Title: Invasive earthworms deplete key soil inorganic nutrients (Ca, Mg, K, and P) in a northern hardwood forest
Author: Resner, Kit; Yoo, Kyungsoo; Sebestyen, Stephen D.; Aufdenkampe, Anthony; Hale, Cindy; Lyttle, Amy; Blum, Alex.;
Source: Ecosystems. 18(1): 89-102.
Publication Series: Scientific Journal (JRNL)
Description: Hardwood forests of the Great Lakes Region have evolved without earthworms since the Last Glacial Maximum, but are now being invaded by exotic earthworms introduced through agriculture, fishing, and logging. These exotic earthworms are known to increase soil mixing, affect soil carbon storage, and dramatically alter soil morphology. Here we show, using an active earthworm invasion chronosequence in a hardwood forest in northern Minnesota, that such disturbances by exotic earthworms profoundly affect inorganic nutrient cycles in soils. Soil nutrient elemental concentrations (Ca, Mg, K, and P) were normalized to biogeochemically inert Zr to quantify their losses and gains. This geochemical normalization revealed that elements were highly enriched in the A horizon of pre-invasion soils, suggesting tight biological recycling of the nutrients. In the early stage of invasion, epi-endogeic earthworm species appeared to have been responsible for further enriching the elements in the A horizon possibly by incorporating leaf organic matter (OM). The arrival of geophagous soil mixing endogeic earthworms, however, was associated with near complete losses of these enrichments, which was related to the loss of OM in soils. Our study highlights that elemental concentrations may not be sufficient to quantify biogeochemical effects of earthworms. The geochemical normalization approach, which has been widely used to study soil formation, may help when determining how invasive soil organisms affect soil elemental cycles. More generally, this approach has potential for much wider use in studies of belowground nutrient dynamics. The results support the existing ecological literature demonstrating that invasive earthworms may ultimately reduce productivity in formerly glaciated forests under climate change.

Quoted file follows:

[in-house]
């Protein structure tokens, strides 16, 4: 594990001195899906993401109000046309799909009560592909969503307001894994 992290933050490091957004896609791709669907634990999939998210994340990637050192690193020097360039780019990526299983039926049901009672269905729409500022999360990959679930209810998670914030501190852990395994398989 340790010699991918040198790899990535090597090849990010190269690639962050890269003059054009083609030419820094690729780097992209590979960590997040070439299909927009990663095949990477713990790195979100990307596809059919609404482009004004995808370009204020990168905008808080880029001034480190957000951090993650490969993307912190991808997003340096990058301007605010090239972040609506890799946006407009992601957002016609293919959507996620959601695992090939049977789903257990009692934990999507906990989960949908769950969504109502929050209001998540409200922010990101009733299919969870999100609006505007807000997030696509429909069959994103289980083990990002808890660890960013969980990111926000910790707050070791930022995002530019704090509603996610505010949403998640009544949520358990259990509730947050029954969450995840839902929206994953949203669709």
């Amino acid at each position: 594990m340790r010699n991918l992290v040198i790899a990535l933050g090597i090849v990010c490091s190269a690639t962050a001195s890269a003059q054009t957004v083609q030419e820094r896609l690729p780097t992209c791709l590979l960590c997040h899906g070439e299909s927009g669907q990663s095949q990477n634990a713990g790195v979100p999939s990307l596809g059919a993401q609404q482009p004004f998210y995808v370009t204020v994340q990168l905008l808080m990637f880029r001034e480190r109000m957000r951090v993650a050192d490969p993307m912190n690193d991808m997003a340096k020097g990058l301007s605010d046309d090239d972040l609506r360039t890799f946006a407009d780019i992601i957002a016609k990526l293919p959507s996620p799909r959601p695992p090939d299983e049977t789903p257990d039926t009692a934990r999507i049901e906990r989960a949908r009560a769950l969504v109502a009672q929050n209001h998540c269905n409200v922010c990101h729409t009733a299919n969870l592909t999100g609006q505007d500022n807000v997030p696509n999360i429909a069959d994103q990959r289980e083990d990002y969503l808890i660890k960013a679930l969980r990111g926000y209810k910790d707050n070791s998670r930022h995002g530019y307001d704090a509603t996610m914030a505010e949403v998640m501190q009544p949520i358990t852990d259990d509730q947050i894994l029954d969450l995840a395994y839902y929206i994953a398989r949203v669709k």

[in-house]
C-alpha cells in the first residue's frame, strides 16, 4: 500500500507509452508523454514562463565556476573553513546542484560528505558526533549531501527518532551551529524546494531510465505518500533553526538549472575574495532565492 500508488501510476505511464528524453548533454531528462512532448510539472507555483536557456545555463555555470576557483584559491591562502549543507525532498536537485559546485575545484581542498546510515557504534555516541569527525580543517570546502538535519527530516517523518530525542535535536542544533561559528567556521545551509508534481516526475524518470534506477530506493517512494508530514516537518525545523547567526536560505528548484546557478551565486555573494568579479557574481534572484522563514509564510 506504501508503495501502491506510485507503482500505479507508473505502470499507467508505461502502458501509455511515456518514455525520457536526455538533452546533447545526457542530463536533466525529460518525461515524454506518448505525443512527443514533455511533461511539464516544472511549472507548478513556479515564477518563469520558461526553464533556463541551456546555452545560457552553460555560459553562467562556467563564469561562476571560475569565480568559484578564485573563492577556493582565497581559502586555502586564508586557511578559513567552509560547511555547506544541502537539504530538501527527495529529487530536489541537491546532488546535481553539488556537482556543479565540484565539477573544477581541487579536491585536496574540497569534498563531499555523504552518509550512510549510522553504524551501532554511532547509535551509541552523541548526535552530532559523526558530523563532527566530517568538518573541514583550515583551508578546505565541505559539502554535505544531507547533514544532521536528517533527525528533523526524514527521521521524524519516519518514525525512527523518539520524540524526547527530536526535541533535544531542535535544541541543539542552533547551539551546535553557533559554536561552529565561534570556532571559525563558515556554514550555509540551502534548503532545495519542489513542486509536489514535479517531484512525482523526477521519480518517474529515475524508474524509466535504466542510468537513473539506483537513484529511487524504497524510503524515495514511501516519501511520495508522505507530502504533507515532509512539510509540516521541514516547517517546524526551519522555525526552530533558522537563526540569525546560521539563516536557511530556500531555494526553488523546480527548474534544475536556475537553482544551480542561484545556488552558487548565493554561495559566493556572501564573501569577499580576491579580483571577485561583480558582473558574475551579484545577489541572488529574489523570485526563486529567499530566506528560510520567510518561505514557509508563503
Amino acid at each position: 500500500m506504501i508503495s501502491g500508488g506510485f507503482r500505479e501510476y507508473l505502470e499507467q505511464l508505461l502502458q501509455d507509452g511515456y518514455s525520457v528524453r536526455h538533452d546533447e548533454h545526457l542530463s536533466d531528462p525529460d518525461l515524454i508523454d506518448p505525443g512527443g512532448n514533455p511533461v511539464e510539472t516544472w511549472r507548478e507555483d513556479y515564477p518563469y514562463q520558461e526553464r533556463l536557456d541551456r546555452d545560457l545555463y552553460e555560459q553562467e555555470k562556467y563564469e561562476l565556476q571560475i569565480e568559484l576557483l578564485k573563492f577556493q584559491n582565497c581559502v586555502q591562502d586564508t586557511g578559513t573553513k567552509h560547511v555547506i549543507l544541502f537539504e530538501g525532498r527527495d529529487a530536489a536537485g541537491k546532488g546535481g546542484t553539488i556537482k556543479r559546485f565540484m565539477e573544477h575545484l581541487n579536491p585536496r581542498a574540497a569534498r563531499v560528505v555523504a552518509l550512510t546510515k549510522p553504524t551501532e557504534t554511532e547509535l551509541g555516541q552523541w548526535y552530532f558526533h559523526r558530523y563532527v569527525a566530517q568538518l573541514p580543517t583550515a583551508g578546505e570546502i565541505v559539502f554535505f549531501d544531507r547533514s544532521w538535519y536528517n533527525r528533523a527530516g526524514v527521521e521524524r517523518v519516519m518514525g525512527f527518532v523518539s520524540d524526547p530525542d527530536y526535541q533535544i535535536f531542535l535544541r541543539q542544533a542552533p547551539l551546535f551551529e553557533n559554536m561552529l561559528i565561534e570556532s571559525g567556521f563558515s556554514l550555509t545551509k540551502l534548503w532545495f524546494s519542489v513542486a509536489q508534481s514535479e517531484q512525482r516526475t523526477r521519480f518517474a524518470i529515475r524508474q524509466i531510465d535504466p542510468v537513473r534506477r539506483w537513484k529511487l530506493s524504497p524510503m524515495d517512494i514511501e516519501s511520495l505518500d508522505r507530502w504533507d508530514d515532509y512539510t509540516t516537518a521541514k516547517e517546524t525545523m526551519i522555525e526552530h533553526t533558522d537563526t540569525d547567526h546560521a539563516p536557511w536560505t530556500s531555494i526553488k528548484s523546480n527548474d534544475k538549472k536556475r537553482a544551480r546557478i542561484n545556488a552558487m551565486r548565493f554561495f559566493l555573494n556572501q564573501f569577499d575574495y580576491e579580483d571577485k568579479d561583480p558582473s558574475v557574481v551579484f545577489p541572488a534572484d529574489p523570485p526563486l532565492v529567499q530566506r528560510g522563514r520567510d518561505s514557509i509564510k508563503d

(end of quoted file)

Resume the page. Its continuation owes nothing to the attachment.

Keywords: hardwood forest, inorganic nutrient cycling, biological invasion, earthworms, geochemical mass balance, calcium, phosphorous, potassium, magnesium
- We recommend that you also print this page and attach it to the printout of the article, to retain the full citation information.
- This article was written and prepared by U.S. Government employees on official time, and is therefore in the public domain.
- This publication may be available in hard copy. Check the Northern Research Station web site to request a printed copy of this publication.
- Our on-line publications are scanned and captured using Adobe Acrobat. During the capture process some typographical errors may occur. Please contact Sharon Hobrla, firstname.lastname@example.org if you notice any errors which make this publication unusable.
XML: View XML
Resner, Kit; Yoo, Kyungsoo; Sebestyen, Stephen D.; Aufdenkampe, Anthony; Hale, Cindy; Lyttle, Amy; Blum, Alex. 2015. Invasive earthworms deplete key soil inorganic nutrients (Ca, Mg, K, and P) in a northern hardwood forest. Ecosystems. 18(1): 89-102.
Get the latest version of the Adobe Acrobat reader or Acrobat Reader for Windows with Search and Accessibility